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Japan Unexpectedly Slips into Recession, Losing World’s Third-Largest Economy Status to Germany

Tokyo, February 15, 2024, The Europe Today: In a surprising turn of events, Japan has unexpectedly fallen into a recession, relinquishing its status as the world’s third-largest economy to Germany. The latest government data revealed that Japan’s Gross Domestic Product (GDP) contracted an annualized 0.4% in the October-December period, following a 3.3% decline in the previous quarter. This unexpected downturn has raised uncertainties about the timing of the Bank of Japan’s (BOJ) exit from its decade-long ultra-loose monetary policy.

Two consecutive quarters of contraction meet the technical definition of a recession, catching markets off guard as forecasts anticipated a 1.4% increase in GDP. The weak economic performance may challenge the BOJ’s projections that rising wages would support consumption and maintain inflation around the 2% target.

Stephan Angrick, Senior Economist at Moody’s Analytics, commented on the data, stating, “Two consecutive declines in GDP and three consecutive declines in domestic demand are bad news, even if revisions may change the final numbers at the margin. This makes it harder for the central bank to justify a rate hike, let alone a series of hikes.”

Economy Minister Yoshitaka Shindo underscored the importance of achieving solid wage growth to bolster consumption, acknowledging the current lack of momentum due to rising prices. Shindo emphasized the BOJ’s comprehensive analysis of various data in guiding monetary policy.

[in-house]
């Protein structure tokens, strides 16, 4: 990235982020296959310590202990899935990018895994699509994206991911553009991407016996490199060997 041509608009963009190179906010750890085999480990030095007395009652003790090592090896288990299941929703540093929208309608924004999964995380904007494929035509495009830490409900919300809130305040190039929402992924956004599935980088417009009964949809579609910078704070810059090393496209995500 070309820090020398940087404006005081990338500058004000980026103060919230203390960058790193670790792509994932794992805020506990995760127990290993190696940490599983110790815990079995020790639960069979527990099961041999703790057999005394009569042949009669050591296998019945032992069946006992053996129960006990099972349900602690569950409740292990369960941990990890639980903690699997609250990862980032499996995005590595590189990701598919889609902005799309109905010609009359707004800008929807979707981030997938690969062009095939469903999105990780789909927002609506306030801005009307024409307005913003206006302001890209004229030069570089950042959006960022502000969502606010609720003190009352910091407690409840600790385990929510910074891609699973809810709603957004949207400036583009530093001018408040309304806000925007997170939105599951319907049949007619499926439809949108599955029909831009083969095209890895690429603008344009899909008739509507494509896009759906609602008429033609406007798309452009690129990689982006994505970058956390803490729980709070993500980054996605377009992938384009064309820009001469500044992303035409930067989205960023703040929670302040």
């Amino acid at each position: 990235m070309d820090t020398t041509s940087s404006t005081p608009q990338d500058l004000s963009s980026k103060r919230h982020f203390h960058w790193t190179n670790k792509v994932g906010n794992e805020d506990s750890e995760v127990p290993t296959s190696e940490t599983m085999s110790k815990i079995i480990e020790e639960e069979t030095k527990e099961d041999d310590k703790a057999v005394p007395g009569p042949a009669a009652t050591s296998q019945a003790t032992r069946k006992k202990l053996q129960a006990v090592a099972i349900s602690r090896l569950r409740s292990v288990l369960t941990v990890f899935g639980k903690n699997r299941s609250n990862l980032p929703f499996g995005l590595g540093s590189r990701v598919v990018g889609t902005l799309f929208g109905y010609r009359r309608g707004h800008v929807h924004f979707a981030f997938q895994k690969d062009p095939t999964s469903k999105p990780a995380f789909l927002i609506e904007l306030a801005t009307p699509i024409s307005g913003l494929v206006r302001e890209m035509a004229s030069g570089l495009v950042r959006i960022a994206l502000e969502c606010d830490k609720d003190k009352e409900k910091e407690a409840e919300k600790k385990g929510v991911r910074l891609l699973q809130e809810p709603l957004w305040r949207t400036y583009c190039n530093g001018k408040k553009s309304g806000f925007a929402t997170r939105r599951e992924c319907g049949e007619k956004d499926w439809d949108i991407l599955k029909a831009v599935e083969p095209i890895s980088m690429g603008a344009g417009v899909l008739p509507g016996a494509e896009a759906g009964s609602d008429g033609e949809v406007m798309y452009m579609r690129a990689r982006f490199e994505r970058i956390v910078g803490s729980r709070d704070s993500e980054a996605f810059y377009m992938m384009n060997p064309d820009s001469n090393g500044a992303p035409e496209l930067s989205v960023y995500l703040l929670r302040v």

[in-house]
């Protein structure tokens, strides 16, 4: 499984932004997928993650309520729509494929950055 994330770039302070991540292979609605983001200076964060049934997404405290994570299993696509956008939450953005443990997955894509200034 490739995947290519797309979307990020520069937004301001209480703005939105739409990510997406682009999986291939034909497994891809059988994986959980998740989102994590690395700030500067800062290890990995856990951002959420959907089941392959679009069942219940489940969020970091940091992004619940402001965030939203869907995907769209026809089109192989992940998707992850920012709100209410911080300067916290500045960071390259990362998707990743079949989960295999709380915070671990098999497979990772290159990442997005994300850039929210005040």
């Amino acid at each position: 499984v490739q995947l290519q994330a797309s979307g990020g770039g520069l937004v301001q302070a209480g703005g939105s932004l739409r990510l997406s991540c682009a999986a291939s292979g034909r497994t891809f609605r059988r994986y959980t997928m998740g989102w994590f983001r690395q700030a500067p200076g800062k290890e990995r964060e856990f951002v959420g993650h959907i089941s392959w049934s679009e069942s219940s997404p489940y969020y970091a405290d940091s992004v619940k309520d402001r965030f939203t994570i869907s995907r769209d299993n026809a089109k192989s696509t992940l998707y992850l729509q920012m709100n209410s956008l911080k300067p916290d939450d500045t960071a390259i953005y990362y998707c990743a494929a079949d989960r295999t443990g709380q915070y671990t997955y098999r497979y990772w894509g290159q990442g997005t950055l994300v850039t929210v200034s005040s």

The yen remained steady after the data release, and yields on Japanese government bonds fell as some traders pushed back bets on an early BOJ policy shift. The benchmark 10-year yield slid 4 basis points to 0.715%. Despite the economic challenges, the Nikkei stock average rallied to 34-year highs, reflecting recent assurances from the BOJ that borrowing costs would stay low even after ending negative rates.

Naomi Muguruma, Chief Bond Strategist at Mitsubishi UFJ Morgan Stanley Securities, commented on the impact of weak domestic demand on BOJ policy, stating, “Weak domestic demand makes it hard for the BOJ to pivot towards monetary tightening. The hurdle for ending negative rates in March has risen.”

The unexpected recession poses challenges for Japan’s economic outlook and raises questions about the central bank’s path forward as it navigates a delicate balance between economic recovery and monetary policy adjustments.